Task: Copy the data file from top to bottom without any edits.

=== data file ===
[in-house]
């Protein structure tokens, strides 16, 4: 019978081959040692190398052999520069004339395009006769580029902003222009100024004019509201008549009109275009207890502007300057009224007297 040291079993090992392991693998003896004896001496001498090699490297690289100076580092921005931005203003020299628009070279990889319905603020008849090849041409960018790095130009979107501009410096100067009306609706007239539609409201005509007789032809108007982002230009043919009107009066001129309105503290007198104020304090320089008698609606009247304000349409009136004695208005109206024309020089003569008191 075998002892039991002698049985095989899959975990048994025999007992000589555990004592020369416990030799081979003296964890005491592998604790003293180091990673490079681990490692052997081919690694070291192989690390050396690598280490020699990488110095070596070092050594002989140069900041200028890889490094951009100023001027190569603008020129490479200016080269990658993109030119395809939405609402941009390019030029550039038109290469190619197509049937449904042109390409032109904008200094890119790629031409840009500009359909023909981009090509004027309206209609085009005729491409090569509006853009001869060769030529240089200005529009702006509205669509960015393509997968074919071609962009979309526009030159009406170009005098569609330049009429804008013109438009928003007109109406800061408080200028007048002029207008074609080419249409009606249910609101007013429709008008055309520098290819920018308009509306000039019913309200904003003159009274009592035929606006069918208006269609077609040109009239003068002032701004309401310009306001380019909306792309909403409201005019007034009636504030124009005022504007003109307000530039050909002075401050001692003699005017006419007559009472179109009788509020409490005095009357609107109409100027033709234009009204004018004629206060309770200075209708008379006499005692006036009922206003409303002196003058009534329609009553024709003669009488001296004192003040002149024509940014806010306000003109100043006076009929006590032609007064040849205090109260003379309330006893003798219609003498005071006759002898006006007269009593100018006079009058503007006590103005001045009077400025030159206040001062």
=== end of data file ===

[in-house]
């Protein structure tokens, strides 16, 4: 019978081959040692190398052999520069004339395009006769580029902003222009100024004019509201008549009109275009207890502007300057009224007297 040291079993090992392991693998003896004896001496001498090699490297690289100076580092921005931005203003020299628009070279990889319905603020008849090849041409960018790095130009979107501009410096100067009306609706007239539609409201005509007789032809108007982002230009043919009107009066001129309105503290007198104020304090320089008698609606009247304000349409009136004695208005109206024309020089003569008191 075998002892039991002698049985095989899959975990048994025999007992000589555990004592020369416990030799081979003296964890005491592998604790003293180091990673490079681990490692052997081919690694070291192989690390050396690598280490020699990488110095070596070092050594002989140069900041200028890889490094951009100023001027190569603008020129490479200016080269990658993109030119395809939405609402941009390019030029550039038109290469190619197509049937449904042109390409032109904008200094890119790629031409840009500009359909023909981009090509004027309206209609085009005729491409090569509006853009001869060769030529240089200005529009702006509205669509960015393509997968074919071609962009979309526009030159009406170009005098569609330049009429804008013109438009928003007109109406800061408080200028007048002029207008074609080419249409009606249910609101007013429709008008055309520098290819920018308009509306000039019913309200904003003159009274009592035929606006069918208006269609077609040109009239003068002032701004309401310009306001380019909306792309909403409201005019007034009636504030124009005022504007003109307000530039050909002075401050001692003699005017006419007559009472179109009788509020409490005095009357609107109409100027033709234009009204004018004629206060309770200075209708008379006499005692006036009922206003409303002196003058009534329609009553024709003669009488001296004192003040002149024509940014806010306000003109100043006076009929006590032609007064040849205090109260003379309330006893003798219609003498005071006759002898006006007269009593100018006079009058503007006590103005001045009077400025030159206040001062």